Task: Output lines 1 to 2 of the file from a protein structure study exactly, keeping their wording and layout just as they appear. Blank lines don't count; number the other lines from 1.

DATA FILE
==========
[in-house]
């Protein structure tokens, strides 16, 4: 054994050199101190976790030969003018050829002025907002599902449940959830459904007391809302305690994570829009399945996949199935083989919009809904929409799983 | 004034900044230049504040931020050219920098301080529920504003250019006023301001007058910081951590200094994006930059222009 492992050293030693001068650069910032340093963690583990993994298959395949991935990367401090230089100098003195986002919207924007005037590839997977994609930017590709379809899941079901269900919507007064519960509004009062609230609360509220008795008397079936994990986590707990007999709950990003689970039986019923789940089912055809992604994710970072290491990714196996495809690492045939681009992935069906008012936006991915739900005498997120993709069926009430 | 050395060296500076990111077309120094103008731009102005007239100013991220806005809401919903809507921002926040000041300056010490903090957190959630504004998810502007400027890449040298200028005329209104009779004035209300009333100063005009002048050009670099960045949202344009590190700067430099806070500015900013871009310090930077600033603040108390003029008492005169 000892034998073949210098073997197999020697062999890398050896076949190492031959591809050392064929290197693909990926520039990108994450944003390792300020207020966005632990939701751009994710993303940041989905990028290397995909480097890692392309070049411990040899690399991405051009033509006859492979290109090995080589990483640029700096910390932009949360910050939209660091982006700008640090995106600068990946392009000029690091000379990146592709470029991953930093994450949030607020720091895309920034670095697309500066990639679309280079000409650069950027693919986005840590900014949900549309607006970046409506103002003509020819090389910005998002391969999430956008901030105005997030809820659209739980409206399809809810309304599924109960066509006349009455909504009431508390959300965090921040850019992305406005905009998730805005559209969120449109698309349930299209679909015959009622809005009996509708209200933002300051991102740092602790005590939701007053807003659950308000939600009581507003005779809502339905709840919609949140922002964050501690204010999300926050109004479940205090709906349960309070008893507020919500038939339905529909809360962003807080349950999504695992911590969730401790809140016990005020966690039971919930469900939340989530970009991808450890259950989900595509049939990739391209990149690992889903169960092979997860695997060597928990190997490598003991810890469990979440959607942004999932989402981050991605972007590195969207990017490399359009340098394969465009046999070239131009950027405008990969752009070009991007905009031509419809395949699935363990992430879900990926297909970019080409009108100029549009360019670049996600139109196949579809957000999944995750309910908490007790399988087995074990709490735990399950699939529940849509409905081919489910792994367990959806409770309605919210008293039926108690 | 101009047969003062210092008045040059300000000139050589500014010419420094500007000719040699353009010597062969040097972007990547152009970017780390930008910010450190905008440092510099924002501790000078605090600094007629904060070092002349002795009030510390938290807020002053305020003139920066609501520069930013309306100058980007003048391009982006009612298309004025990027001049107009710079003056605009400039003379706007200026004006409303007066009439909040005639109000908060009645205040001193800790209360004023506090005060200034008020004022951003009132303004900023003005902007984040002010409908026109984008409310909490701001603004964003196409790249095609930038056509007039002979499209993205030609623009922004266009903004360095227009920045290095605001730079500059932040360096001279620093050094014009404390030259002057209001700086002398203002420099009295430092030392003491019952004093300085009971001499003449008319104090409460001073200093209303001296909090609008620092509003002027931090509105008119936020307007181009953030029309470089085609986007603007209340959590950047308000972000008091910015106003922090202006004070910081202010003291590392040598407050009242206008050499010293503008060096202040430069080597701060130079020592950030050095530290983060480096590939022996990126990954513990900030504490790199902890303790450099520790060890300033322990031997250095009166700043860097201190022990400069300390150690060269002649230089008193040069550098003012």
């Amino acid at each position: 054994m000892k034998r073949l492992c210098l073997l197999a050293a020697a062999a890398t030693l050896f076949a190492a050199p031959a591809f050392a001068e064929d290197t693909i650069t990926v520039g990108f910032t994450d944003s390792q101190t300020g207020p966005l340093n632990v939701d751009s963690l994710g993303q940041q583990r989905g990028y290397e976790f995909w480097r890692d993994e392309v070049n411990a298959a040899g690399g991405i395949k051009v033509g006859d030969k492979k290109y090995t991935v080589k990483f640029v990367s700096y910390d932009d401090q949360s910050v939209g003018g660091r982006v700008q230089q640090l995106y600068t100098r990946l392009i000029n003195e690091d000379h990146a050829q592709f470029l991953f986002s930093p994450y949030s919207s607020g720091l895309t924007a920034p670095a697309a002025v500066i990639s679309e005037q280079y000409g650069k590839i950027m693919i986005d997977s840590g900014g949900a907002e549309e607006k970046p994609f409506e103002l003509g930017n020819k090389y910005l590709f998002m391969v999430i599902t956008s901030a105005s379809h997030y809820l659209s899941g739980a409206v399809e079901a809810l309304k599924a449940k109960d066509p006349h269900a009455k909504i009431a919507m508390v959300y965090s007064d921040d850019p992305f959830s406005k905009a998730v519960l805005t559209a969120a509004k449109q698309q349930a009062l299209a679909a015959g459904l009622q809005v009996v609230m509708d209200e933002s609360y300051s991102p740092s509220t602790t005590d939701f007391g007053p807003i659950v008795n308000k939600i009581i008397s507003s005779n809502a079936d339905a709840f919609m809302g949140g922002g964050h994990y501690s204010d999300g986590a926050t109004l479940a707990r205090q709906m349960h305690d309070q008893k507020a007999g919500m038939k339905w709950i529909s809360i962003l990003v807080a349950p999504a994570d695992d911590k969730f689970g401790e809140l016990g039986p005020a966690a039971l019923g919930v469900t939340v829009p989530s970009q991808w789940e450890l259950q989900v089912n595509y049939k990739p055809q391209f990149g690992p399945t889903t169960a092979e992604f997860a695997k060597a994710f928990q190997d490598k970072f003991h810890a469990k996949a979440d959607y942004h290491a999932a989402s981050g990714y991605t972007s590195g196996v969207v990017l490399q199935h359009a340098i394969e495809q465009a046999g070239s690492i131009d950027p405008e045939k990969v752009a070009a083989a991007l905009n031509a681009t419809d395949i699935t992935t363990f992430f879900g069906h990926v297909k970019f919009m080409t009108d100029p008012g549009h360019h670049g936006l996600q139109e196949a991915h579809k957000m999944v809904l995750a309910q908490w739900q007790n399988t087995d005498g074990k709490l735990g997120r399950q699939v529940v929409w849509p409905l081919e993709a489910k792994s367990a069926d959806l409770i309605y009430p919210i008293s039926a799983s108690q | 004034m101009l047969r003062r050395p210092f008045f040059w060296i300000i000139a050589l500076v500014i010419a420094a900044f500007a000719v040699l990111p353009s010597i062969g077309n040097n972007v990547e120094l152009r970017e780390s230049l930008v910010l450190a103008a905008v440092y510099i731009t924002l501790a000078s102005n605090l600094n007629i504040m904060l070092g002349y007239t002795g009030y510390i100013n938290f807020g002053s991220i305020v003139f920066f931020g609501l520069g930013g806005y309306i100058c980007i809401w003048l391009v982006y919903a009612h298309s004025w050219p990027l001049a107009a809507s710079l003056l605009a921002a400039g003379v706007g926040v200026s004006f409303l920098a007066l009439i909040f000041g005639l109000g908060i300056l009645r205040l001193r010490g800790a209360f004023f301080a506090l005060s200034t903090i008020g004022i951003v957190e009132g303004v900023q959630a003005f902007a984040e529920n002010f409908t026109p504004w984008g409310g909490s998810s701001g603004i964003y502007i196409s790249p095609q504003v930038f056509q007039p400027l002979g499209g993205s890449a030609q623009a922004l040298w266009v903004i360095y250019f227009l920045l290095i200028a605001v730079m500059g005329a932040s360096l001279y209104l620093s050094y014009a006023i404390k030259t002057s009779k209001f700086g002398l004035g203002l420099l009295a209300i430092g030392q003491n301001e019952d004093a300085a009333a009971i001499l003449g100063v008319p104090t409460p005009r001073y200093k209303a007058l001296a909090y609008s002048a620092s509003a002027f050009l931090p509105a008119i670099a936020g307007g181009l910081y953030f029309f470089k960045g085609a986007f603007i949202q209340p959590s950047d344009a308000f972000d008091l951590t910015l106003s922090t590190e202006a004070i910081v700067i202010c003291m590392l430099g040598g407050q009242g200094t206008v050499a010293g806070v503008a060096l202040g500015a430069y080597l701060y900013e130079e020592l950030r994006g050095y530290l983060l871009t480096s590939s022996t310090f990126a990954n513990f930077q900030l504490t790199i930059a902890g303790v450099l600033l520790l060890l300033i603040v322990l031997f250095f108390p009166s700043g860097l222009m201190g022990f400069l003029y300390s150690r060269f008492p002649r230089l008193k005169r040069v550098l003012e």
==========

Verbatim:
[in-house]
């Protein structure tokens, strides 16, 4: 054994050199101190976790030969003018050829002025907002599902449940959830459904007391809302305690994570829009399945996949199935083989919009809904929409799983 | 004034900044230049504040931020050219920098301080529920504003250019006023301001007058910081951590200094994006930059222009 492992050293030693001068650069910032340093963690583990993994298959395949991935990367401090230089100098003195986002919207924007005037590839997977994609930017590709379809899941079901269900919507007064519960509004009062609230609360509220008795008397079936994990986590707990007999709950990003689970039986019923789940089912055809992604994710970072290491990714196996495809690492045939681009992935069906008012936006991915739900005498997120993709069926009430 | 050395060296500076990111077309120094103008731009102005007239100013991220806005809401919903809507921002926040000041300056010490903090957190959630504004998810502007400027890449040298200028005329209104009779004035209300009333100063005009002048050009670099960045949202344009590190700067430099806070500015900013871009310090930077600033603040108390003029008492005169 000892034998073949210098073997197999020697062999890398050896076949190492031959591809050392064929290197693909990926520039990108994450944003390792300020207020966005632990939701751009994710993303940041989905990028290397995909480097890692392309070049411990040899690399991405051009033509006859492979290109090995080589990483640029700096910390932009949360910050939209660091982006700008640090995106600068990946392009000029690091000379990146592709470029991953930093994450949030607020720091895309920034670095697309500066990639679309280079000409650069950027693919986005840590900014949900549309607006970046409506103002003509020819090389910005998002391969999430956008901030105005997030809820659209739980409206399809809810309304599924109960066509006349009455909504009431508390959300965090921040850019992305406005905009998730805005559209969120449109698309349930299209679909015959009622809005009996509708209200933002300051991102740092602790005590939701007053807003659950308000939600009581507003005779809502339905709840919609949140922002964050501690204010999300926050109004479940205090709906349960309070008893507020919500038939339905529909809360962003807080349950999504695992911590969730401790809140016990005020966690039971919930469900939340989530970009991808450890259950989900595509049939990739391209990149690992889903169960092979997860695997060597928990190997490598003991810890469990979440959607942004999932989402981050991605972007590195969207990017490399359009340098394969465009046999070239131009950027405008990969752009070009991007905009031509419809395949699935363990992430879900990926297909970019080409009108100029549009360019670049996600139109196949579809957000999944995750309910908490007790399988087995074990709490735990399950699939529940849509409905081919489910792994367990959806409770309605919210008293039926108690 | 101009047969003062210092008045040059300000000139050589500014010419420094500007000719040699353009010597062969040097972007990547152009970017780390930008910010450190905008440092510099924002501790000078605090600094007629904060070092002349002795009030510390938290807020002053305020003139920066609501520069930013309306100058980007003048391009982006009612298309004025990027001049107009710079003056605009400039003379706007200026004006409303007066009439909040005639109000908060009645205040001193800790209360004023506090005060200034008020004022951003009132303004900023003005902007984040002010409908026109984008409310909490701001603004964003196409790249095609930038056509007039002979499209993205030609623009922004266009903004360095227009920045290095605001730079500059932040360096001279620093050094014009404390030259002057209001700086002398203002420099009295430092030392003491019952004093300085009971001499003449008319104090409460001073200093209303001296909090609008620092509003002027931090509105008119936020307007181009953030029309470089085609986007603007209340959590950047308000972000008091910015106003922090202006004070910081202010003291590392040598407050009242206008050499010293503008060096202040430069080597701060130079020592950030050095530290983060480096590939022996990126990954513990900030504490790199902890303790450099520790060890300033322990031997250095009166700043860097201190022990400069300390150690060269002649230089008193040069550098003012």